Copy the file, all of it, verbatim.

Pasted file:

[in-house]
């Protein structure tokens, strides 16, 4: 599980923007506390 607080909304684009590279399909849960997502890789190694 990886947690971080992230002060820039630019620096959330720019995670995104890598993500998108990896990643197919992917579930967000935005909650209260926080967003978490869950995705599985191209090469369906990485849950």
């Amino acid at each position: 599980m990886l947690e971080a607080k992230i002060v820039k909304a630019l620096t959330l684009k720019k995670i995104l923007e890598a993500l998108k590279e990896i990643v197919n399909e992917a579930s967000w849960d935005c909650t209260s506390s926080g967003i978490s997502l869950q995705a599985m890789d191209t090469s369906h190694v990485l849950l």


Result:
[in-house]
């Protein structure tokens, strides 16, 4: 599980923007506390 607080909304684009590279399909849960997502890789190694 990886947690971080992230002060820039630019620096959330720019995670995104890598993500998108990896990643197919992917579930967000935005909650209260926080967003978490869950995705599985191209090469369906990485849950």
């Amino acid at each position: 599980m990886l947690e971080a607080k992230i002060v820039k909304a630019l620096t959330l684009k720019k995670i995104l923007e890598a993500l998108k590279e990896i990643v197919n399909e992917a579930s967000w849960d935005c909650t209260s506390s926080g967003i978490s997502l869950q995705a599985m890789d191209t090469s369906h190694v990485l849950l």